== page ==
As far as we can tell, the BNZ hasn’t been cowed by Wheeler’s approach.   Perhaps they just think “there he goes again, and thank goodness he’ll be gone in another three months or so”.  But even if they aren’t (this time), it is a chilling example that people in other organisations will take note of.  Some of them will be more cautious, more risk averse, and the message will go down “be careful what you say; don’t upset the central bank”.  We’ll be poorer for it.  And actually, over time, the quality of our Reserve Bank would be poorer for it to, if the extent of robust scrutiny of this powerful institution was even less than it is now.

The fault here is clearly primarily with Graeme Wheeler, who reveals himself to be manifestly unfit to hold his current high office.   But there are other people who need to take some responsibility:

  • where, for example, in all this were Grant Spencer, Geoff Bascand, and John McDermott, the deputy and assistant governors.   Wheeler has tried to tell us that that group makes all the Bank’s major decisions collectively, whatever the legal position.  The NBR article implies that they too were making calls to the BNZ to get pressure put on Toplis to alter his commentary.  Were any of them willing to stand up to Wheeler and tell him that he appeared to have lost all sense of perspective, and that if he went ahead with these actions it would only leave him and the Bank looking worse (even before this OIA, I gather the story was pretty widely known)?  If not, why not?  If not, why we would we suppose that any of them was fit to hold the office of Governor –  Spencer will be acting for six months, and Bascand is widely expected to be a leading contender for the permanent role?   Do any of them know what is, and isn’t fit behaviour for a regulator?  You would hope so given that Spencer is now Head of Financial Stability, and Bascand will assume that role in September.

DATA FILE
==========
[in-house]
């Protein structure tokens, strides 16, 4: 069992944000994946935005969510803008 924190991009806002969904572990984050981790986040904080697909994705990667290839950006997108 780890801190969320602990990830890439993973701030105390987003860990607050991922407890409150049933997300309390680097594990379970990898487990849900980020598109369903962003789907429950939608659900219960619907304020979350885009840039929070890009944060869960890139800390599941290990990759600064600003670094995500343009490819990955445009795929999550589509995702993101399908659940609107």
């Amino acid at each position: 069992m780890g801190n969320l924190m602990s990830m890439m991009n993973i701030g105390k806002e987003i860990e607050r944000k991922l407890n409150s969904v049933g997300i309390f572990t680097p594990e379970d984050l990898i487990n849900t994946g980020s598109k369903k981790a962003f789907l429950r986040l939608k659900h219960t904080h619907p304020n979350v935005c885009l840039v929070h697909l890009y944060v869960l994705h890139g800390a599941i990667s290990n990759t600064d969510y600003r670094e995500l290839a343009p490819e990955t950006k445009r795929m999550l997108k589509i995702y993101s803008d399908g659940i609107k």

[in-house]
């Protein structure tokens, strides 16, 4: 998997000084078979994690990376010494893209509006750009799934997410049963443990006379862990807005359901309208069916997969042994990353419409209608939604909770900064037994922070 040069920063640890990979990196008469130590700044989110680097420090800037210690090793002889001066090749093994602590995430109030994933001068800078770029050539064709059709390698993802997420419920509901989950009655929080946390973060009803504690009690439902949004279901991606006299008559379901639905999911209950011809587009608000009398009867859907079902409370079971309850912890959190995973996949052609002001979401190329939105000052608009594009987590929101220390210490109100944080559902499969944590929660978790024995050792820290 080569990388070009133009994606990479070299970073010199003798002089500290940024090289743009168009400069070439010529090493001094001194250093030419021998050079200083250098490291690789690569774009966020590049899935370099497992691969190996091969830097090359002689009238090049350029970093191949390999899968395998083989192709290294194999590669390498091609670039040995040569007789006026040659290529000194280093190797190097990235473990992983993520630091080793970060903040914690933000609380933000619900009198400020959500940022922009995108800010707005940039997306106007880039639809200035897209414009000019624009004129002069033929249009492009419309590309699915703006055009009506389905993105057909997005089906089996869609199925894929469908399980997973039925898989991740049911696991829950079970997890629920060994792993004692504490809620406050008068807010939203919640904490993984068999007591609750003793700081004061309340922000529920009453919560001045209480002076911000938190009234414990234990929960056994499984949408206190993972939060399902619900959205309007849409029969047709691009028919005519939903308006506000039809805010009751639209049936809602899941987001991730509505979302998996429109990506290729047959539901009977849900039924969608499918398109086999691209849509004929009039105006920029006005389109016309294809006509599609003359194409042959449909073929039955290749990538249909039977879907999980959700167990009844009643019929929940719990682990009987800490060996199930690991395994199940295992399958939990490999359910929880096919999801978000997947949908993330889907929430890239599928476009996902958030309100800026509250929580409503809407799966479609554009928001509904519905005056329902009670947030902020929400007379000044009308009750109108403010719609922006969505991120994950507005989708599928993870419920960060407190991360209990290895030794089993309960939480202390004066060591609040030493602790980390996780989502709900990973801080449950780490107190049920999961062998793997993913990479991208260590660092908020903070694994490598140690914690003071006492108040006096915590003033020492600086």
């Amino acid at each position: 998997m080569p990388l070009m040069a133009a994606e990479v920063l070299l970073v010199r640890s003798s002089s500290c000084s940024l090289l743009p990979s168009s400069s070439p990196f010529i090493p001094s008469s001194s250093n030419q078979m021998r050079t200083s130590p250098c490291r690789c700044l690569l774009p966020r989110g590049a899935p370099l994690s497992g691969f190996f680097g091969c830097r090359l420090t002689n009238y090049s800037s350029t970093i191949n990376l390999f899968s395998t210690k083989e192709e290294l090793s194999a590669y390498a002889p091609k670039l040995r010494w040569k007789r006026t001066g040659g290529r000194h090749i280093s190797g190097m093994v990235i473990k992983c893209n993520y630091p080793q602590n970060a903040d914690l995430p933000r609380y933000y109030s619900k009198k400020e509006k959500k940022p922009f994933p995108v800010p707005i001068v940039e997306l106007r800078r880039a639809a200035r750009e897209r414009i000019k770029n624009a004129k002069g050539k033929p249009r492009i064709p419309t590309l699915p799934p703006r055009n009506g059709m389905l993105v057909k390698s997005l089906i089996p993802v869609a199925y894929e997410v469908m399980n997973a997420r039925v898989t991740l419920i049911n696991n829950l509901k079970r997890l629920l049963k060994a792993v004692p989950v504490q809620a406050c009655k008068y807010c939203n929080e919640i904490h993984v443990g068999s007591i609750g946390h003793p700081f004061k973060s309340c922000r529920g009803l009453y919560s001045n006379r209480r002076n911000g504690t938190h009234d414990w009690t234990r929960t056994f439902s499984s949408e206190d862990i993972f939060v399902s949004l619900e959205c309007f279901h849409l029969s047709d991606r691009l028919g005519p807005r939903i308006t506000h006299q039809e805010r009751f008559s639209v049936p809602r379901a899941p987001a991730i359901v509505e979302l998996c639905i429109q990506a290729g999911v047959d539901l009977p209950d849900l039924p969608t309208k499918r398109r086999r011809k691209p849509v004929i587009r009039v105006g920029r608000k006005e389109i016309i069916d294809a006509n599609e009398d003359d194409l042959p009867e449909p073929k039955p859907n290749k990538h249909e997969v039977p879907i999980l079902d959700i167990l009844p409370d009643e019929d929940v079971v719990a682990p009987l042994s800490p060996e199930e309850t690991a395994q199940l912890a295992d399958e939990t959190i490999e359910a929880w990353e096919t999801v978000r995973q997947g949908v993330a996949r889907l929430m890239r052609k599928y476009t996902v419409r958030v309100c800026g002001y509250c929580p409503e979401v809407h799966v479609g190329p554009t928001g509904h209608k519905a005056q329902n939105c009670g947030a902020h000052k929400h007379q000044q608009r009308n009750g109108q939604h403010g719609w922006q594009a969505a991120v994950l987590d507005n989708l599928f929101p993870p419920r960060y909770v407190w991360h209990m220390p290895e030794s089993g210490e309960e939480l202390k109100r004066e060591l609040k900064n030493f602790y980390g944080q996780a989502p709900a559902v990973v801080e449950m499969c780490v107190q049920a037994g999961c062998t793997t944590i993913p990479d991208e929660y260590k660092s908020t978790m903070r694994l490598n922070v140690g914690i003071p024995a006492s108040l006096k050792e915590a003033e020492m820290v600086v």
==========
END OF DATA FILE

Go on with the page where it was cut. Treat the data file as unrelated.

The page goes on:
• where is the Bank’s Board in all this?  They exist to monitor the performance of the Governor, and the chair has often seen his role as a bit of a confidential sounding board for the Governor.  They were totally supine over the OCR leak last year, backing the Governor to the hilt?   Will it be different this time –  when the Annual Report comes out in a few months?  If not, how could we possibly consider that these individuals are fit to take the lead responsibility for choosing a new Governor?
  • What does the Minister of Finance make of this?   He appoints, and can dismiss, the Governor. I hope some journalists are willing to ask hard questions of the Minister, and not allow themselves to be fobbed off, about whether this sort of conduct is acceptable from a New Zealand public servant?
  • And what of the Finance and Expenditure Committee?  Are they willing to call Wheeler before them to answer openly for his conduct in this matter?  If not, what use are they to citizens?

I noticed that one commenter on the NBR article observed that if this is what Wheeler made of Toplis’s comments

“This is insane. Can you ask for Wheeler’s correspondence with Michael Reddell?”

There is no such correspondence.    The difference is that Graeme Wheeler has no leverage over me.   Stephen Toplis, by contrast, works for a bank over which the Reserve Bank has extensive regulatory clout.   It shouldn’t make a difference –  views are views and should stand or fall on their own merits –  but in Graeme Wheeler’s Reserve Bank, sadly, it appears to.  That is simply unacceptable.

He might only have three months left in office, but it is now three months too long.  The words of Oliver Cromwell to the Rump Parliament –  or Leo Amery to Neville Chamberlain in May 1940 –  come to mind

You have sat too long for any good you have been doing lately … Depart, I say; and let us have done with you. In the name of God, go!